How have you managed to keep your finger on the pulse of music to stay so relevant and stay so ahead of the curve?

I think one [way] by signing artists. Being at the start of Sevana’s career, mentally being at the start of Lila’s career, it puts my creative consciousness at the start of something new. So I think that keeps me, as an artist as well, very current. I think it’s also the people I have around me like Yannick Reid and Jamila Pinto – the main thing is just having youths around you. When you hear “Weed & Ting” and “Deliverance,” Travis Scott had a big influence on me on those two songs. I wanted it to be ethereal. Even though I’m not into hip-hop like I used to be, I try to listen to a lot of music and see what’s new. Those types of things keep me current. Because if you don’t adapt, you’re done. You’re a relic. That’s why you have to be fearless. That’s what I’m hoping with this album. It’s very different from my previous work. I don’t think it’s a gratuitous change. It’s not change for change’s sake. 

We’re so limited now with quarantining, and COVID-19 and everything. How do you maintain a sense of hope in this current time when you don’t know when this will end. What do you look forward to right now? Well, aside from putting out your album. 

[Laughs] That’s a huge part. I don’t know how you can say apart from that. That’s all I have bro! The biggest thing I’m missing though is the feedback. The energy, the show, to be able to sing “Like Royalty,” and hear “Pop! Pop! Pop!” [When] the energy is there, then I get motivated, I get re-energized, and I work double-hard. I’m missing that. It’s really hard. My favorite part of doing music is being on stage. It’s like you’ve taken the most precious part of my life, the thing that makes me feel like a 10-year-old again. For the people who live for stage, it’s very very hard psychologically. You’ll be snapping at times, and you’ll be short and you’ll be frustrated. I know it’s gonna get more difficult when I put my record out. I’m not gonna want to go back in and work on a project, which I will do or whatever. But it’s so great to tour and come back and work on a project. I’m sure every type of person in all types of life is going through some wild shit as it pertains to their mental state and what’s happening. So the most you can do is just maintain and musically be active. I’m not a psychologist, so I’m not 100, but I believe that when people are going through times of heightened sensibility, they will remember stuff and things will have more of an impact.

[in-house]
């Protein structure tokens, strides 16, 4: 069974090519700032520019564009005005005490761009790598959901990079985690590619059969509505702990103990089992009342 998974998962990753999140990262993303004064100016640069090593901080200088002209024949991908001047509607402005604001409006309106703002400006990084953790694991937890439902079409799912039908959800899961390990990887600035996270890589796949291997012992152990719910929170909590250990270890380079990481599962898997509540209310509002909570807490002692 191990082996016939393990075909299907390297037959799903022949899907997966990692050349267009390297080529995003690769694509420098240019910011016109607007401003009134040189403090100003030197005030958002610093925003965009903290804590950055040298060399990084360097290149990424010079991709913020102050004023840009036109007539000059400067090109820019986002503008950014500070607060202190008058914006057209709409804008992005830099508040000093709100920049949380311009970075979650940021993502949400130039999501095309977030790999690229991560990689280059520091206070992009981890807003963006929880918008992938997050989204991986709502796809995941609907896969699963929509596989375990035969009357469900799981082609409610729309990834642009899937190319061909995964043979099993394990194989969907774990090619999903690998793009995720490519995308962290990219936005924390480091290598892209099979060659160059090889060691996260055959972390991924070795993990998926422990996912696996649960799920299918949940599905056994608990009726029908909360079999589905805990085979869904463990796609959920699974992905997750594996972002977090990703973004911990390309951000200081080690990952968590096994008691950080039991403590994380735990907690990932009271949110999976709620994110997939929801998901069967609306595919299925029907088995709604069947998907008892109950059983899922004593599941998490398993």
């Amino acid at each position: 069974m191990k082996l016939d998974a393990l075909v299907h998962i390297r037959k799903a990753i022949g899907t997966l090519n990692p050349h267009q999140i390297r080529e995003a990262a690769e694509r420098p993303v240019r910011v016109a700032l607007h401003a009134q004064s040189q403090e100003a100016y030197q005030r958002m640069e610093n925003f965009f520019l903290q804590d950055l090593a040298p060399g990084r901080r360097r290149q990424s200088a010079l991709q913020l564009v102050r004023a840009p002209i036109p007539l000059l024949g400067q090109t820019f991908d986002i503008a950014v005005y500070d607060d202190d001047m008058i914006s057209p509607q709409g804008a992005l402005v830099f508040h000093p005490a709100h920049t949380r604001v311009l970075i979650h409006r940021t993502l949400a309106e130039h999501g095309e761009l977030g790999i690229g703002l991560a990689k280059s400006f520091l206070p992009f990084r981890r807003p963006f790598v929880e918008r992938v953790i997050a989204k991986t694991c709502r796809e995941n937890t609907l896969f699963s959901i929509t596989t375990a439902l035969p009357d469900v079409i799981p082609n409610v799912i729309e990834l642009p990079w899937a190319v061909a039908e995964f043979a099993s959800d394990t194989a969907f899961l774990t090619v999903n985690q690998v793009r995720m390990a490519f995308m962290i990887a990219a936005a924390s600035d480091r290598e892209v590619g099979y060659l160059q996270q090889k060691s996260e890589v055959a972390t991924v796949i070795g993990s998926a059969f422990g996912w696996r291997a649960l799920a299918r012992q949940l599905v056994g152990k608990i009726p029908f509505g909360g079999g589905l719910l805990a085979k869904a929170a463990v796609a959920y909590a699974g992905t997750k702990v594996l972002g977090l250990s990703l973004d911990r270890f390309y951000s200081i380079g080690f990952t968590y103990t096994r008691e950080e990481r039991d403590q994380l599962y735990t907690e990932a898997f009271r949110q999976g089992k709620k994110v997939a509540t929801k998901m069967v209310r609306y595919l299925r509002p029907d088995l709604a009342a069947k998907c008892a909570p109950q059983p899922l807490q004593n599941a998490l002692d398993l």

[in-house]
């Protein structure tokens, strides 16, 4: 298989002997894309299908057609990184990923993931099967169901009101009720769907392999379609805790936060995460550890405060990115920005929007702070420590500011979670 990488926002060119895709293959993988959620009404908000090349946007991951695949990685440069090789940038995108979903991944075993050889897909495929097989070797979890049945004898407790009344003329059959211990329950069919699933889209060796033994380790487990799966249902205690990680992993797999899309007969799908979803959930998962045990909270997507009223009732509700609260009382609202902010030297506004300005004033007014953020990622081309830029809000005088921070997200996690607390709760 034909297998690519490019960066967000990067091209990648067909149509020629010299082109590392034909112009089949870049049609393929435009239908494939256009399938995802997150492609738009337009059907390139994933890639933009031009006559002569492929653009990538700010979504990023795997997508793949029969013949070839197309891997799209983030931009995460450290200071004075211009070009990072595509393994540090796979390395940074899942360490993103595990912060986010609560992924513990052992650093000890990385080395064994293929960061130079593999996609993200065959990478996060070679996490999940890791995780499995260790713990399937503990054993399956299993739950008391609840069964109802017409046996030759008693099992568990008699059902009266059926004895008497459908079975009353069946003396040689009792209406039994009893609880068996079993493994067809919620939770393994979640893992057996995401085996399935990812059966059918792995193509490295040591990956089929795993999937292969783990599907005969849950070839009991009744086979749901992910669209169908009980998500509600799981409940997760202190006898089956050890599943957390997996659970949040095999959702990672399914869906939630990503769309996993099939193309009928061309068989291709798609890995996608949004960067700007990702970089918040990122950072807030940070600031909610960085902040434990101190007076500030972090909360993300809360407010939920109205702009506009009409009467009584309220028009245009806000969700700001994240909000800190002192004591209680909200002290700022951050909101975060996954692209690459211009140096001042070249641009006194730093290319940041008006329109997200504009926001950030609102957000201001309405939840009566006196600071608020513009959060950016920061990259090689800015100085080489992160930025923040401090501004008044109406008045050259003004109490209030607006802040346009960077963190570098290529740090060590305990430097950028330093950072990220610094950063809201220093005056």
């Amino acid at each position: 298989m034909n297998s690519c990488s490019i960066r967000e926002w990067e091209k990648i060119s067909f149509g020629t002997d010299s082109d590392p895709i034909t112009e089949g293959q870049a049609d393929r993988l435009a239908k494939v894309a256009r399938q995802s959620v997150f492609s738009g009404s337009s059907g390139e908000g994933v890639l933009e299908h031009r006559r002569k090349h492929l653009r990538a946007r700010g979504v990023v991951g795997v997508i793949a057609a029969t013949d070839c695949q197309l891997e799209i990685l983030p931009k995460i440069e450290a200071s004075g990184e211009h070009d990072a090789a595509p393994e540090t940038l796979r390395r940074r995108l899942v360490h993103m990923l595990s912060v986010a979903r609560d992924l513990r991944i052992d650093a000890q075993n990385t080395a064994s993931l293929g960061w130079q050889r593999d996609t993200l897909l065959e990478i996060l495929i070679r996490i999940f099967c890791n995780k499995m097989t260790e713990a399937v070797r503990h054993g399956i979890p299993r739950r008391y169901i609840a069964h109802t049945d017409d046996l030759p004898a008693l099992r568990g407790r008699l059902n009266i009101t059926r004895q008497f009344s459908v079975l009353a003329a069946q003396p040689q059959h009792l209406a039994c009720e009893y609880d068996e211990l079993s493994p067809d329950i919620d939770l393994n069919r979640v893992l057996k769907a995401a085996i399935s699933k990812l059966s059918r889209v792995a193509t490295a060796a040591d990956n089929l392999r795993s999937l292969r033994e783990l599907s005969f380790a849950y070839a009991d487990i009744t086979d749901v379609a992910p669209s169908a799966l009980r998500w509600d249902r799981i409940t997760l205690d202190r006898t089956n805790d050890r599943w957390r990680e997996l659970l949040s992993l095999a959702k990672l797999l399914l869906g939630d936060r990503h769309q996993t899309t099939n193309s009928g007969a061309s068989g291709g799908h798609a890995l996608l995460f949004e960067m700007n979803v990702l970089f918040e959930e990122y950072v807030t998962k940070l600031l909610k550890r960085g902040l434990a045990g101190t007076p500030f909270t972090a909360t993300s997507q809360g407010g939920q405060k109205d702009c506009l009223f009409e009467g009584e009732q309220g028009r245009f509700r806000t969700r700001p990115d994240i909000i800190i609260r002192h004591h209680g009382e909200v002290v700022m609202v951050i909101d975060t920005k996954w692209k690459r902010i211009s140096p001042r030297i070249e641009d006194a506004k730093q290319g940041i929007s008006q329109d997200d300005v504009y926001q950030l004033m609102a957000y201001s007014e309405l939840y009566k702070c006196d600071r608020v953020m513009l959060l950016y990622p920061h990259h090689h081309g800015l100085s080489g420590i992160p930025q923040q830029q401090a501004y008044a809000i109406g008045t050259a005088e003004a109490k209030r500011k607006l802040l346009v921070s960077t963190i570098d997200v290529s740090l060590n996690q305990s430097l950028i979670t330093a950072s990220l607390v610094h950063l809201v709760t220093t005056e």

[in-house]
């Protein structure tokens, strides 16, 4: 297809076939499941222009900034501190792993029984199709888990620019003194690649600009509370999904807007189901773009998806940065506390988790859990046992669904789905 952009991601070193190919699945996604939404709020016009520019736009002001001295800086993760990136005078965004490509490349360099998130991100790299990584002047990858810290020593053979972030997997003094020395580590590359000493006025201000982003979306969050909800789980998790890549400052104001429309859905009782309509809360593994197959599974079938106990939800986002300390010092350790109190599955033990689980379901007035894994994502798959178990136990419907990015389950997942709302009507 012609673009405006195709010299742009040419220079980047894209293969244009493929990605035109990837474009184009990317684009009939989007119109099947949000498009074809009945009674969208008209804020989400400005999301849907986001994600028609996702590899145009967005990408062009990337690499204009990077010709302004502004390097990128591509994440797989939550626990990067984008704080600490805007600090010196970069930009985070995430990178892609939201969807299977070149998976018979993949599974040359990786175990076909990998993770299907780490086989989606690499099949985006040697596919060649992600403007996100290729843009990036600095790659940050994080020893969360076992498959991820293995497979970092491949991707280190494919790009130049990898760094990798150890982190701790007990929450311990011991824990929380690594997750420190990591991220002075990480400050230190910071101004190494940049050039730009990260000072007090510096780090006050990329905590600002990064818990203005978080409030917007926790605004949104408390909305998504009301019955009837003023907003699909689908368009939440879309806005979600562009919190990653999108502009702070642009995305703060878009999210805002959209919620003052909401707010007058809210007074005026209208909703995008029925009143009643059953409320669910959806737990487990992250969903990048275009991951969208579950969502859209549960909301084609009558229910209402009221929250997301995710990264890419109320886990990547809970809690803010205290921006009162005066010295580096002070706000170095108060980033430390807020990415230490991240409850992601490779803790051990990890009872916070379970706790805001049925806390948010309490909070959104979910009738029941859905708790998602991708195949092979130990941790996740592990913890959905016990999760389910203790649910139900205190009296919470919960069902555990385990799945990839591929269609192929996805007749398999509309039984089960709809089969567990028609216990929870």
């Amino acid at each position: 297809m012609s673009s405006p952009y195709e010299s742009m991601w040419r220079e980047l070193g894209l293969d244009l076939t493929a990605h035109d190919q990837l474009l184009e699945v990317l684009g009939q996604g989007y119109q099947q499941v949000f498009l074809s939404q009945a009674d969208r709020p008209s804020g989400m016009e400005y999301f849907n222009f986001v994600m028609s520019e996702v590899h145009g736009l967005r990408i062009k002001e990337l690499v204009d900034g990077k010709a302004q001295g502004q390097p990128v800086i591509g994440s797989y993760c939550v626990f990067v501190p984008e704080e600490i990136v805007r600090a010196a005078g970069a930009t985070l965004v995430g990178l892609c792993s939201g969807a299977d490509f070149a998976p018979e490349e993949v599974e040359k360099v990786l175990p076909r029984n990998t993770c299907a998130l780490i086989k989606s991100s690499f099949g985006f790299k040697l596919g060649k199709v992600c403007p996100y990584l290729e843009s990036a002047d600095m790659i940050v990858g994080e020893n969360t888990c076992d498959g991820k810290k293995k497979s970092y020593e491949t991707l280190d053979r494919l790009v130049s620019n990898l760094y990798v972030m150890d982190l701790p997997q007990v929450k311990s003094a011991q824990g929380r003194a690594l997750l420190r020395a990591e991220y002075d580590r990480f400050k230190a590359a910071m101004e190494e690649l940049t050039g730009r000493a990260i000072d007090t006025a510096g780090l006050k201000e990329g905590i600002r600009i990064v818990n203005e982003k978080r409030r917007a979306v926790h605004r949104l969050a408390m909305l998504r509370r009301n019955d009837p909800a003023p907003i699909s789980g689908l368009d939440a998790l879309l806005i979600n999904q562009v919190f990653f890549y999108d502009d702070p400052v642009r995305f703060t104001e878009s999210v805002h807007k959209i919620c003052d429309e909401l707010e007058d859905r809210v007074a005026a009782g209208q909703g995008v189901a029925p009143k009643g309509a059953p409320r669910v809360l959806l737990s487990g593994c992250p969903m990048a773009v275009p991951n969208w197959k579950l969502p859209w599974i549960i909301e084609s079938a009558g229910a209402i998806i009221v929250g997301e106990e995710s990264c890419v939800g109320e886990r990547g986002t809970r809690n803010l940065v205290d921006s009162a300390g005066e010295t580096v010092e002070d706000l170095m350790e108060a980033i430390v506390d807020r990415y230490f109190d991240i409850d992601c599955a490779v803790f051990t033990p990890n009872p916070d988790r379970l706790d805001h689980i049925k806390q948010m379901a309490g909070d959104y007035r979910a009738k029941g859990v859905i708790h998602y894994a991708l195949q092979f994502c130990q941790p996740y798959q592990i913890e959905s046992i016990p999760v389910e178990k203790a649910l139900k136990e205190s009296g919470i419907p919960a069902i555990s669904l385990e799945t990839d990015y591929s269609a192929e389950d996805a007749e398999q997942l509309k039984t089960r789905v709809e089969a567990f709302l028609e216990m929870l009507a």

Do you think this album is a change of pace given the time that it’s coming out in? You can give them something that’s very militant and reactionary and angry and critical. I know you can give them that, but you didn’t take that route on this album. 

No, no, no. That’s what people expect. With so much things that are happening in the world now. There’s this conspiracy here, dem a do dis, and dis a gwan, Babylon dis, and doing dat and all of dat… There’s so much theory flying around right now. I was just thinking about it, and I really don’t know what my opinion is on any of these things anymore. I don’t know what’s the cause of Corona. I don’t know what’s the cause of what’s happening. It’s so crazy bro. I don’t want to use my time thinking about all of that. Because it’s a loop. It’s every day. Every day there’s something else. You know what, I don’t want to get caught in that loop right now. We have time to reflect. I’m sure you have had more time to reflect and think than you probably ever had in your adult life this year. I’m betting on everybody is in the same thing. So I’m thinking people are so warped with what’s happening. I don’t want to sing about what’s happening. I don’t want to hear about it, bro. I swear to God, if I listen to music and I’m hearing about what’s happening, I’m like, “Bro, I’m hearing that every single minute of every day.” So here’s something refreshing. But at the same time, I think it’s preparing you to go through what life is presenting you now. Maybe think about what really matters. Maybe someone reaches out to their dad because they heard me randomly say that. Maybe someone pays more attention to their daughter or their lover. I don’t know bro. I just feel like when people listen to it, they’ll have a feeling. Once you give people a feeling, that to me is better than to give people an instruction or to give people a review of what 2020 has been. Dat a my meds right now with music.

You couldn’t have said it any better.